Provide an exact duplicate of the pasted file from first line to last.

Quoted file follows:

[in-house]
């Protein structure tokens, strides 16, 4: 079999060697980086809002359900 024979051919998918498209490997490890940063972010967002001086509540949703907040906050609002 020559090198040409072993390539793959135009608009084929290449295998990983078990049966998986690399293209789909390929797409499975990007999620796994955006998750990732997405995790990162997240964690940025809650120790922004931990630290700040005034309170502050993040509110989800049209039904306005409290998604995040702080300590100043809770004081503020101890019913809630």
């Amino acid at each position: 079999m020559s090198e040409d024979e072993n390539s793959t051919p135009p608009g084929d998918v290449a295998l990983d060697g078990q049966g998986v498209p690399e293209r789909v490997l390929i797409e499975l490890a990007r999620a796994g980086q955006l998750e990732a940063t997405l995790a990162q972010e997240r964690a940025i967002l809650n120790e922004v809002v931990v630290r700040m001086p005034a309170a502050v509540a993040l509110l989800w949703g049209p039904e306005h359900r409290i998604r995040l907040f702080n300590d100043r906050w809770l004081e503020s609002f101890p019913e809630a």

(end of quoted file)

[in-house]
């Protein structure tokens, strides 16, 4: 079999060697980086809002359900 024979051919998918498209490997490890940063972010967002001086509540949703907040906050609002 020559090198040409072993390539793959135009608009084929290449295998990983078990049966998986690399293209789909390929797409499975990007999620796994955006998750990732997405995790990162997240964690940025809650120790922004931990630290700040005034309170502050993040509110989800049209039904306005409290998604995040702080300590100043809770004081503020101890019913809630």
């Amino acid at each position: 079999m020559s090198e040409d024979e072993n390539s793959t051919p135009p608009g084929d998918v290449a295998l990983d060697g078990q049966g998986v498209p690399e293209r789909v490997l390929i797409e499975l490890a990007r999620a796994g980086q955006l998750e990732a940063t997405l995790a990162q972010e997240r964690a940025i967002l809650n120790e922004v809002v931990v630290r700040m001086p005034a309170a502050v509540a993040l509110l989800w949703g049209p039904e306005h359900r409290i998604r995040l907040f702080n300590d100043r906050w809770l004081e503020s609002f101890p019913e809630a």